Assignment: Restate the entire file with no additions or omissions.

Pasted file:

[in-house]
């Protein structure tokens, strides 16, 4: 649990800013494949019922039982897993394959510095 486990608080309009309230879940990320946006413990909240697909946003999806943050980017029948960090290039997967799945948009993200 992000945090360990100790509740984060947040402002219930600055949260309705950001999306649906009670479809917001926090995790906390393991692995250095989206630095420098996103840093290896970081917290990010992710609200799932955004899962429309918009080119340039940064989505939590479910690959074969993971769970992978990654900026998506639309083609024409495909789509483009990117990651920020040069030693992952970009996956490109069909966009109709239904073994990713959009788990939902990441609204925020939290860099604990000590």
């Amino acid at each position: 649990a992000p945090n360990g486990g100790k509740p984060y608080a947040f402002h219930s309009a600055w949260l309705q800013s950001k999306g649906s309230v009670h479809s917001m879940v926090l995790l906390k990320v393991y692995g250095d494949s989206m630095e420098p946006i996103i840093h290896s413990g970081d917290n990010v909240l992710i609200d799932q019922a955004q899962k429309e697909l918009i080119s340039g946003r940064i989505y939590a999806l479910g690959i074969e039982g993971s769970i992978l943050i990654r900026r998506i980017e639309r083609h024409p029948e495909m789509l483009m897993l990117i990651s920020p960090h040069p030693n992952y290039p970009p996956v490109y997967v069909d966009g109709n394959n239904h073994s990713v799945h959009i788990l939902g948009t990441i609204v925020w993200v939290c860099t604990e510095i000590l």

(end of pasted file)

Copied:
[in-house]
């Protein structure tokens, strides 16, 4: 649990800013494949019922039982897993394959510095 486990608080309009309230879940990320946006413990909240697909946003999806943050980017029948960090290039997967799945948009993200 992000945090360990100790509740984060947040402002219930600055949260309705950001999306649906009670479809917001926090995790906390393991692995250095989206630095420098996103840093290896970081917290990010992710609200799932955004899962429309918009080119340039940064989505939590479910690959074969993971769970992978990654900026998506639309083609024409495909789509483009990117990651920020040069030693992952970009996956490109069909966009109709239904073994990713959009788990939902990441609204925020939290860099604990000590």
């Amino acid at each position: 649990a992000p945090n360990g486990g100790k509740p984060y608080a947040f402002h219930s309009a600055w949260l309705q800013s950001k999306g649906s309230v009670h479809s917001m879940v926090l995790l906390k990320v393991y692995g250095d494949s989206m630095e420098p946006i996103i840093h290896s413990g970081d917290n990010v909240l992710i609200d799932q019922a955004q899962k429309e697909l918009i080119s340039g946003r940064i989505y939590a999806l479910g690959i074969e039982g993971s769970i992978l943050i990654r900026r998506i980017e639309r083609h024409p029948e495909m789509l483009m897993l990117i990651s920020p960090h040069p030693n992952y290039p970009p996956v490109y997967v069909d966009g109709n394959n239904h073994s990713v799945h959009i788990l939902g948009t990441i609204v925020w993200v939290c860099t604990e510095i000590l």